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Q: I was wondering if you knew what was being built on Immokalee Road before Randall Boulevard on the right-hand side west of the fire department? —Pete Spagnuolo Jr., Naples 

A: Local developers have proposed 125,000 square feet of commercial uses, which would include a possible neighborhood retail center and up to 80,000 square feet of self-storage on the south side of Immokalee Road between Wilson and Randall boulevards in Golden Gate Estates. 

Potential commercial uses for the retail center of at least 40,000 square feet include general convenience commercial, including office and retail uses such as eating places that would not draw a great deal of traffic to the area, according to a representative for GM Advisors LLC, the co-owner and developer of the nearly 10 acres. The project is expected to be fully constructed and occupied within a few years on the combined three contiguous parcels.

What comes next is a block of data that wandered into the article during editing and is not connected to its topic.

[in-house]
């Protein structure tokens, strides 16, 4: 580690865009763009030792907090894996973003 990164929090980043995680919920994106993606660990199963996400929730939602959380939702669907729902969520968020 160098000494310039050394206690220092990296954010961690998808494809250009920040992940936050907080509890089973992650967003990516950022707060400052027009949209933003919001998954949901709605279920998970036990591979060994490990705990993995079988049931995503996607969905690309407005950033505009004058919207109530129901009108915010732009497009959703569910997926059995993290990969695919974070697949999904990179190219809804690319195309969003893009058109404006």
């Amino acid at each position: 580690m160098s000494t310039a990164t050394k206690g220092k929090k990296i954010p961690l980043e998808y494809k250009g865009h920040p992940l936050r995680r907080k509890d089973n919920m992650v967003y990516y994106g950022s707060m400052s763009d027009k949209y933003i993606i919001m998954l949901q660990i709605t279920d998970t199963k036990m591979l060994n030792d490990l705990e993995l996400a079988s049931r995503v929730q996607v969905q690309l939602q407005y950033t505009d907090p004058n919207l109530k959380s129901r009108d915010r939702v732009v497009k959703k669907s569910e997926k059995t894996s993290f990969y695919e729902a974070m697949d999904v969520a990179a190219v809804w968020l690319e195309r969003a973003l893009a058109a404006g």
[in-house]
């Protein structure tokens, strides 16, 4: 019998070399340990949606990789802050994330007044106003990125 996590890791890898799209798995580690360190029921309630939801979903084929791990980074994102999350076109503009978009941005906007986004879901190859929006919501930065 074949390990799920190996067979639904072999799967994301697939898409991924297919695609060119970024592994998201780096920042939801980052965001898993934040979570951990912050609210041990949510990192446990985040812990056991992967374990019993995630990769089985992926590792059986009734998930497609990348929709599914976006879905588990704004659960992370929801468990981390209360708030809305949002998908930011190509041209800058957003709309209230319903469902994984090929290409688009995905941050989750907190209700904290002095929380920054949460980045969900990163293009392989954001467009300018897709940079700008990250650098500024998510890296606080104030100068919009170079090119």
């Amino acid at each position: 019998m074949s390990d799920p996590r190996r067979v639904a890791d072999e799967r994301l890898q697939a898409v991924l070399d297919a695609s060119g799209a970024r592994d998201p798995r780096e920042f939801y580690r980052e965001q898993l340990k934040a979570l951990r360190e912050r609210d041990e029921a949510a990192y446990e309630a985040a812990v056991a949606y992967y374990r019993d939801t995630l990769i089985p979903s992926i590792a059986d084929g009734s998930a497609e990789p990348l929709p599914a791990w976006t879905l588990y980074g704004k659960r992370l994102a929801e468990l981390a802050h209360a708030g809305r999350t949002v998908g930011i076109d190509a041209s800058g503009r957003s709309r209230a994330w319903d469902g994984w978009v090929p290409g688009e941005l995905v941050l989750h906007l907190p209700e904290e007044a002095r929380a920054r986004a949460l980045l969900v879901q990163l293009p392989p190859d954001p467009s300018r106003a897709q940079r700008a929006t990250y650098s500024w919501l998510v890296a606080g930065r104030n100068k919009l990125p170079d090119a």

The project will satisfy the increase in retail demand over the next five years in the retail market area, according to a market analysis prepared last fall by Naples-based Real Estate Econometrics Inc.  

“The project is strategically located to take advantage of the future retail demand and the traffic flowing along Immokalee Road. The project will help address the demand coming to the market area over the next five years,” according to the market analysis commissioned by the developer. 

The project also will provide self-storage square footage that will satisfy the projected demand for self-storage space that will accompany the population growth within the 5-mile market area and the demand coming from the fringe areas around the 3-mile market area, the report finds.